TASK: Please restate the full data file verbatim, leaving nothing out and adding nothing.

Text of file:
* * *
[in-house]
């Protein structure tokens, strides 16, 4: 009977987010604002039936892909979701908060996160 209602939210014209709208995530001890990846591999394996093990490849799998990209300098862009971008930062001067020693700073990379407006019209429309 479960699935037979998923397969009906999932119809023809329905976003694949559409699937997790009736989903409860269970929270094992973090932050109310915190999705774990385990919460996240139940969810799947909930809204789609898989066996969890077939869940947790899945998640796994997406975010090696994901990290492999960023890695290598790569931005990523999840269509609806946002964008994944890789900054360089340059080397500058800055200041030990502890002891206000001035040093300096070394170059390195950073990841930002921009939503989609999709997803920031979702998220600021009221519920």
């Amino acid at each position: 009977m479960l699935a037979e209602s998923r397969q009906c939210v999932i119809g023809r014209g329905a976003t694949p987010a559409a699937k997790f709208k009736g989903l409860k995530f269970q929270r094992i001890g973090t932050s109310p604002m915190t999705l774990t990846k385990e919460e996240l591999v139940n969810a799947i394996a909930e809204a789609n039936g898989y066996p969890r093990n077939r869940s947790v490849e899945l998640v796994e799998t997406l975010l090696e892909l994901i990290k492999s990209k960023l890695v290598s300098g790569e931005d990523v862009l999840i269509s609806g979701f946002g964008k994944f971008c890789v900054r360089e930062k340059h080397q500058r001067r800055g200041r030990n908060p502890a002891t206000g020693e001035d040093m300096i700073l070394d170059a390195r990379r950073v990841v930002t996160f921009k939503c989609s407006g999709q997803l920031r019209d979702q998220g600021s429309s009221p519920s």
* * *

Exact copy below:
[in-house]
């Protein structure tokens, strides 16, 4: 009977987010604002039936892909979701908060996160 209602939210014209709208995530001890990846591999394996093990490849799998990209300098862009971008930062001067020693700073990379407006019209429309 479960699935037979998923397969009906999932119809023809329905976003694949559409699937997790009736989903409860269970929270094992973090932050109310915190999705774990385990919460996240139940969810799947909930809204789609898989066996969890077939869940947790899945998640796994997406975010090696994901990290492999960023890695290598790569931005990523999840269509609806946002964008994944890789900054360089340059080397500058800055200041030990502890002891206000001035040093300096070394170059390195950073990841930002921009939503989609999709997803920031979702998220600021009221519920």
């Amino acid at each position: 009977m479960l699935a037979e209602s998923r397969q009906c939210v999932i119809g023809r014209g329905a976003t694949p987010a559409a699937k997790f709208k009736g989903l409860k995530f269970q929270r094992i001890g973090t932050s109310p604002m915190t999705l774990t990846k385990e919460e996240l591999v139940n969810a799947i394996a909930e809204a789609n039936g898989y066996p969890r093990n077939r869940s947790v490849e899945l998640v796994e799998t997406l975010l090696e892909l994901i990290k492999s990209k960023l890695v290598s300098g790569e931005d990523v862009l999840i269509s609806g979701f946002g964008k994944f971008c890789v900054r360089e930062k340059h080397q500058r001067r800055g200041r030990n908060p502890a002891t206000g020693e001035d040093m300096i700073l070394d170059a390195r990379r950073v990841v930002t996160f921009k939503c989609s407006g999709q997803l920031r019209d979702q998220g600021s429309s009221p519920s």